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...and how ranks don't work was Re: Sauropodz r kewl

Am 18.04.2012 17:01, schrieb Anthony Docimo:

 We've demolished groups such as Pachyderma, relocating its members
 (rhinos, elephants, etc) to their true relatives...and yet the
 tuatara, aardvark and pangolin are set aside in their own groups with
 no near extant relatives. so, if there is no way to quantify it, why
 do we keep them separate?

Because we think in trees.

Rhynchocephalia and Squamata are sister-groups. To put *Sphenodon* (and the extinct rhynchocephalians) into Squamata would just mean we'd confuse everyone and need to come up with a new name for what we used to call Squamata. Note how I wrote this without mentioning a rank once.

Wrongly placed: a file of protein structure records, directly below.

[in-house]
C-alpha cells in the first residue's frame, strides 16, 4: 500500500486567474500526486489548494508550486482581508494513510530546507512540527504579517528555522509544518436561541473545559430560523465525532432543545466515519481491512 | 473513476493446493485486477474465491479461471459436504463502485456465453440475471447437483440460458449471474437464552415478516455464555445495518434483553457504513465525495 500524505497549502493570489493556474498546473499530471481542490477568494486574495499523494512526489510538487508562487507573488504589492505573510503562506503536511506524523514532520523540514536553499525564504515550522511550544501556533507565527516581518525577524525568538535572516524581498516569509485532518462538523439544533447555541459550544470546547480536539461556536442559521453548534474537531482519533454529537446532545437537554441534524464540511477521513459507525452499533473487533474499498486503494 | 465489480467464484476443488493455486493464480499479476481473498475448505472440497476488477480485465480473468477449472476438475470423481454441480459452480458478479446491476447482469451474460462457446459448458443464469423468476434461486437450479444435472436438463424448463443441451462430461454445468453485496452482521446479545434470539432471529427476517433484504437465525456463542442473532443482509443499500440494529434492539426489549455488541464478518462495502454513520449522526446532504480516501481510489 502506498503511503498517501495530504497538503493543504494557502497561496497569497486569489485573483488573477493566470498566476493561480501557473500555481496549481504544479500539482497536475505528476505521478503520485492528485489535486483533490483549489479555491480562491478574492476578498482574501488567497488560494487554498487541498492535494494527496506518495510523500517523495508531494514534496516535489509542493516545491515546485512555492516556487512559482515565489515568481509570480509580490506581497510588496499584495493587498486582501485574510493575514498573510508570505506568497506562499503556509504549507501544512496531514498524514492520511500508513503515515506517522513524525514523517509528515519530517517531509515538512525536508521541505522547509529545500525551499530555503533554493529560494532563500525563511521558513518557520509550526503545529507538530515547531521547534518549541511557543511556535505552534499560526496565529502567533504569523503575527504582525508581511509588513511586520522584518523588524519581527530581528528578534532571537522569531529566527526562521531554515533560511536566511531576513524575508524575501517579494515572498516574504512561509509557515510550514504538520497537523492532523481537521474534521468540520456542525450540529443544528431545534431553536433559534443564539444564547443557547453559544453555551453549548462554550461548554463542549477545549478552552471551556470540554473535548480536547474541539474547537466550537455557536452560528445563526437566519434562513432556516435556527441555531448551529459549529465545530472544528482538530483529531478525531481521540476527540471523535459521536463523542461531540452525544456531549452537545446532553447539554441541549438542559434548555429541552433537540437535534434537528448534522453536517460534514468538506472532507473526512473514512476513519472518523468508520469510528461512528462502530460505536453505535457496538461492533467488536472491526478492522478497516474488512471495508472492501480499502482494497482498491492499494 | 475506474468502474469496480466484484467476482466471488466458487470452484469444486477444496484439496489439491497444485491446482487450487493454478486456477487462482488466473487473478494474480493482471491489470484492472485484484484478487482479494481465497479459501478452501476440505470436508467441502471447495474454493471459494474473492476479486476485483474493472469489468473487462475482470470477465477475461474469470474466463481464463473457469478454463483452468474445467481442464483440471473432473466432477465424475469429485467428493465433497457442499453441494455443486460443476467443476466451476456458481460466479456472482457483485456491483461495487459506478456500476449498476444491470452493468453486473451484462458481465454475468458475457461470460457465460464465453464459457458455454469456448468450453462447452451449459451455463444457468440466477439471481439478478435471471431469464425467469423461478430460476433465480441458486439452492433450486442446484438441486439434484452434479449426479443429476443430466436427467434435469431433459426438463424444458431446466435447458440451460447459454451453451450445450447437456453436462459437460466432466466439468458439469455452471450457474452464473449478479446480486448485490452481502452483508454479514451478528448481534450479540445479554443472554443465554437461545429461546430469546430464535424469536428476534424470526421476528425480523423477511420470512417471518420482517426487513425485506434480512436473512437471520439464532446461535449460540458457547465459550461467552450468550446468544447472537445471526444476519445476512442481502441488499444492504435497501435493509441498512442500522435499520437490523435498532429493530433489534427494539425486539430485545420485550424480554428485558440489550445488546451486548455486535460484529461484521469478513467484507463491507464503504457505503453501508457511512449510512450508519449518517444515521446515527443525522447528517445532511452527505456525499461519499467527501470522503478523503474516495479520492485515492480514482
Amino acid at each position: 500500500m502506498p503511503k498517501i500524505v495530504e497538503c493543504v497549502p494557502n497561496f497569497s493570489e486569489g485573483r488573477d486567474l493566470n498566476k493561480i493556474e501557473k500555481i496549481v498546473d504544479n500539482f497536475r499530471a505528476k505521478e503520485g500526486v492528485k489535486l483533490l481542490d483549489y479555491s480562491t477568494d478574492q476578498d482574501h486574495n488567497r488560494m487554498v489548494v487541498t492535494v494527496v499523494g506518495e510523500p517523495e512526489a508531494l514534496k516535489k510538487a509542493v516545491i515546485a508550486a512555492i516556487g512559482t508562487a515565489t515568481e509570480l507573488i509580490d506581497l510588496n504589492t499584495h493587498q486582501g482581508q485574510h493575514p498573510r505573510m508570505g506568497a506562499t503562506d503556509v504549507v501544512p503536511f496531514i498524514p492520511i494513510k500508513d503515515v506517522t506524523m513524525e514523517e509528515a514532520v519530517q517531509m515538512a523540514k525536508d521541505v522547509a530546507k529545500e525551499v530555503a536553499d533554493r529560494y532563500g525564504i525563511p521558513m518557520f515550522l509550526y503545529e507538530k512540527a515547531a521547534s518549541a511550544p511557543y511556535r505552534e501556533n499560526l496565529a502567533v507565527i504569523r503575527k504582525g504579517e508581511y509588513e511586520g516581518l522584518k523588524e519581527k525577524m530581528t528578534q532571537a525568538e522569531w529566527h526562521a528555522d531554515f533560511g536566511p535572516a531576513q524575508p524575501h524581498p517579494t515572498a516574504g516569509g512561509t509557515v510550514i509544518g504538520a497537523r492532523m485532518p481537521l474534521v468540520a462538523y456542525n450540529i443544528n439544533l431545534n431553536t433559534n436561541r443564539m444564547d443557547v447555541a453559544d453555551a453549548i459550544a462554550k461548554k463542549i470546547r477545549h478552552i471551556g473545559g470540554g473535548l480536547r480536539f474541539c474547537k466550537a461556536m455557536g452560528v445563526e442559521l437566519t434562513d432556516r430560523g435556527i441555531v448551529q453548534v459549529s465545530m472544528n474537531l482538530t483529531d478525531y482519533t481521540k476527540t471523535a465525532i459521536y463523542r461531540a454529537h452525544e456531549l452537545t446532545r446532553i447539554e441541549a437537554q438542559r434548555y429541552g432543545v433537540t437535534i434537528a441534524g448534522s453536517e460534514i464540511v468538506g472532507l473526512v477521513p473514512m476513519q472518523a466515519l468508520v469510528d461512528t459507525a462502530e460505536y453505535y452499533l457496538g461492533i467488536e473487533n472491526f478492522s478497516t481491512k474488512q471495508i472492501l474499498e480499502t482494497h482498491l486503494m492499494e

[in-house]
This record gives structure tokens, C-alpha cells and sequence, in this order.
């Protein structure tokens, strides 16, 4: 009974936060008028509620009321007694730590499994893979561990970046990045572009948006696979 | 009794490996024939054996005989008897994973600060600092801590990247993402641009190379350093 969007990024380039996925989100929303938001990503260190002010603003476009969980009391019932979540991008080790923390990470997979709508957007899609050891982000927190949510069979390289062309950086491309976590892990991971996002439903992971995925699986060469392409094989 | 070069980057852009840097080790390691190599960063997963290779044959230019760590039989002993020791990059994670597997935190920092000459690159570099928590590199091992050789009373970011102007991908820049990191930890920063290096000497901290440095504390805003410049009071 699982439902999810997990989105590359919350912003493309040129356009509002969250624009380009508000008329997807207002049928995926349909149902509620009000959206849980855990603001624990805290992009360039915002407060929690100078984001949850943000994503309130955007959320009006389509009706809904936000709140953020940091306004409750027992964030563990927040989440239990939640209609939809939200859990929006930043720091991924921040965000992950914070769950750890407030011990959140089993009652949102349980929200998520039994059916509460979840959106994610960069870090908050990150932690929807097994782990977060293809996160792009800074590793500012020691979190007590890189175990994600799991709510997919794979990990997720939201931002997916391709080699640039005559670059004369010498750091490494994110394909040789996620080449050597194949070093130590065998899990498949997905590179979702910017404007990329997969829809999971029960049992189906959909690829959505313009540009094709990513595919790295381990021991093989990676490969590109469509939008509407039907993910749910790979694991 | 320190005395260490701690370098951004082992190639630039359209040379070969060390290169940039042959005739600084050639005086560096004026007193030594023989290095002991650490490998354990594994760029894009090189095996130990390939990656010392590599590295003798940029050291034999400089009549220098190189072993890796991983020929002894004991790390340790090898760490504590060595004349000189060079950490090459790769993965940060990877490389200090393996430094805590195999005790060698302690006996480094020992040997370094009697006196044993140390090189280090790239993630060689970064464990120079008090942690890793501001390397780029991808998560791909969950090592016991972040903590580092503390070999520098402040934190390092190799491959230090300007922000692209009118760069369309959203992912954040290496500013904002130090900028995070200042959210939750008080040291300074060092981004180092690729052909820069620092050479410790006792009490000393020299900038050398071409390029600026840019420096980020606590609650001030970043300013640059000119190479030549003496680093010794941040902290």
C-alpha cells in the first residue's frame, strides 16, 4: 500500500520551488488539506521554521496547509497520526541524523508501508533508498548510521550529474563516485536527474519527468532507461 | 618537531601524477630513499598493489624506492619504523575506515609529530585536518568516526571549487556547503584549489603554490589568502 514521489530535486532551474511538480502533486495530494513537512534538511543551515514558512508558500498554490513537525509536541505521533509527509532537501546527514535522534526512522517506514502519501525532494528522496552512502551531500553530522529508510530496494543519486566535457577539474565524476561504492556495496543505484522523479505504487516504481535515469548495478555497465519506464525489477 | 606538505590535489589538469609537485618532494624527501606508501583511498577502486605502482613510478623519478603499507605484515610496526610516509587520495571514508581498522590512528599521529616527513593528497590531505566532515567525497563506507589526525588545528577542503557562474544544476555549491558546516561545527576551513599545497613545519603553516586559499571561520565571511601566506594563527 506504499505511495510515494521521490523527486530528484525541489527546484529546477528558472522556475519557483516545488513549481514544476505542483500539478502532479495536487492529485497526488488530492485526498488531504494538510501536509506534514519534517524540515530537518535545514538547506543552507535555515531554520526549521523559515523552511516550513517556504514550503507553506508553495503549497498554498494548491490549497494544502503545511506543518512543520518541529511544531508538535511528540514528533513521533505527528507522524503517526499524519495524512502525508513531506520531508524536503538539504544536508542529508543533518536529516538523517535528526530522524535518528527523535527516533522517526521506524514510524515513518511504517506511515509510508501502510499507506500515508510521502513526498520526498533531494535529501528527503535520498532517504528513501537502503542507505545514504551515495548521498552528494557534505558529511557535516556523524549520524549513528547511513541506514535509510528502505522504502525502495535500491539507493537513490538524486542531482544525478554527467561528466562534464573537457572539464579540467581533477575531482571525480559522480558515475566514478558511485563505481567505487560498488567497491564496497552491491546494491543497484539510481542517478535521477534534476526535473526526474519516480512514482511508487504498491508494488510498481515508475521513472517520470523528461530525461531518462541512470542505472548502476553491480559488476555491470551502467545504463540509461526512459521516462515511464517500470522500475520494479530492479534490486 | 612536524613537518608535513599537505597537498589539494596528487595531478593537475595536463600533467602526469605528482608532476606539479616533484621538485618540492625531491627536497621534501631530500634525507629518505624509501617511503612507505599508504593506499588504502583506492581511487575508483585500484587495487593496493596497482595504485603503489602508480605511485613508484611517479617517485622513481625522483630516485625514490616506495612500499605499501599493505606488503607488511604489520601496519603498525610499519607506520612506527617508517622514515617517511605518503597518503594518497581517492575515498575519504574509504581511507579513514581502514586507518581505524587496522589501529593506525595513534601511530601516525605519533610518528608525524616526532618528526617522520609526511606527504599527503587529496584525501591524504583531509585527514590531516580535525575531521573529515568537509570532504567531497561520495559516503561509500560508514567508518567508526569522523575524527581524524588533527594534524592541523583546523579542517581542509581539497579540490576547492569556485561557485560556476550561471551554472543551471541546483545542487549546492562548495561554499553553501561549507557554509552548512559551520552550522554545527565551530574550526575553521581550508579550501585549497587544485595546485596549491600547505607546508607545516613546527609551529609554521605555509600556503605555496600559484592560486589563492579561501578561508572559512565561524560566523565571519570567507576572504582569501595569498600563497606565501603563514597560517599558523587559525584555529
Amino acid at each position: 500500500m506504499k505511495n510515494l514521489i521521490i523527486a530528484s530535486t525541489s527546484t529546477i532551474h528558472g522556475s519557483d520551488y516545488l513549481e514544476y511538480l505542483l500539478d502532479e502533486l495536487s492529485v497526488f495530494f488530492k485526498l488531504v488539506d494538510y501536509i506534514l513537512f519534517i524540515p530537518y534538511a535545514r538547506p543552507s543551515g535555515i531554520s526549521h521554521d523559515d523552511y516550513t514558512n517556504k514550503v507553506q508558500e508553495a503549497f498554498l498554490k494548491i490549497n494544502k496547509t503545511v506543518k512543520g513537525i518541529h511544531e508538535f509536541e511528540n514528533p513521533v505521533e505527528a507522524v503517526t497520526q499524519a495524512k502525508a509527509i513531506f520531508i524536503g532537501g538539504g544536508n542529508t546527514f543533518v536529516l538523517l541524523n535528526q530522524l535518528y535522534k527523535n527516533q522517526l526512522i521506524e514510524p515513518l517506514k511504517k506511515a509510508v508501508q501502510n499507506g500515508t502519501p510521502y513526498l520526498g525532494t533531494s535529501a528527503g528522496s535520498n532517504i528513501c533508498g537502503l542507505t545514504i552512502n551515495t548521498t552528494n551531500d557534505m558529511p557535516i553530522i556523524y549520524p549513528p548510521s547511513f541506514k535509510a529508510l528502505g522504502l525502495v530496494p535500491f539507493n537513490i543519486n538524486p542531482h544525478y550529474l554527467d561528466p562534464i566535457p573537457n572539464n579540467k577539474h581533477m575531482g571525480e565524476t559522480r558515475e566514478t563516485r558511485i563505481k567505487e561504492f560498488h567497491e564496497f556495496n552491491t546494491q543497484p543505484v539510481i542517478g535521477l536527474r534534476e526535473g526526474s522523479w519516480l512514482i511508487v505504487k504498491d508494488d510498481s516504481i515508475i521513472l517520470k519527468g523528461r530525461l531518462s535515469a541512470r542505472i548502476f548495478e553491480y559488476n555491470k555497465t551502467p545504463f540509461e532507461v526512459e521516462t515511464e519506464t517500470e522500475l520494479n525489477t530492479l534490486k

As Mike Keesey explained, it works the same way for the aardvark and the pangolins.

> So the differences that make up the phyla represent 'huge'
> differences that accumulated over a long period of time, and
> therefore the phyla originated in the pre-Cambrian. Orders in the
> Cretaceous, etc. Again, not advocating that, but I think that's the
> idea behind it.

 ah, okay; yeah, that makes sense for things further away in deep

Only because the fossil record isn't any better. If it were, we'd run into the problem I just explained using birds.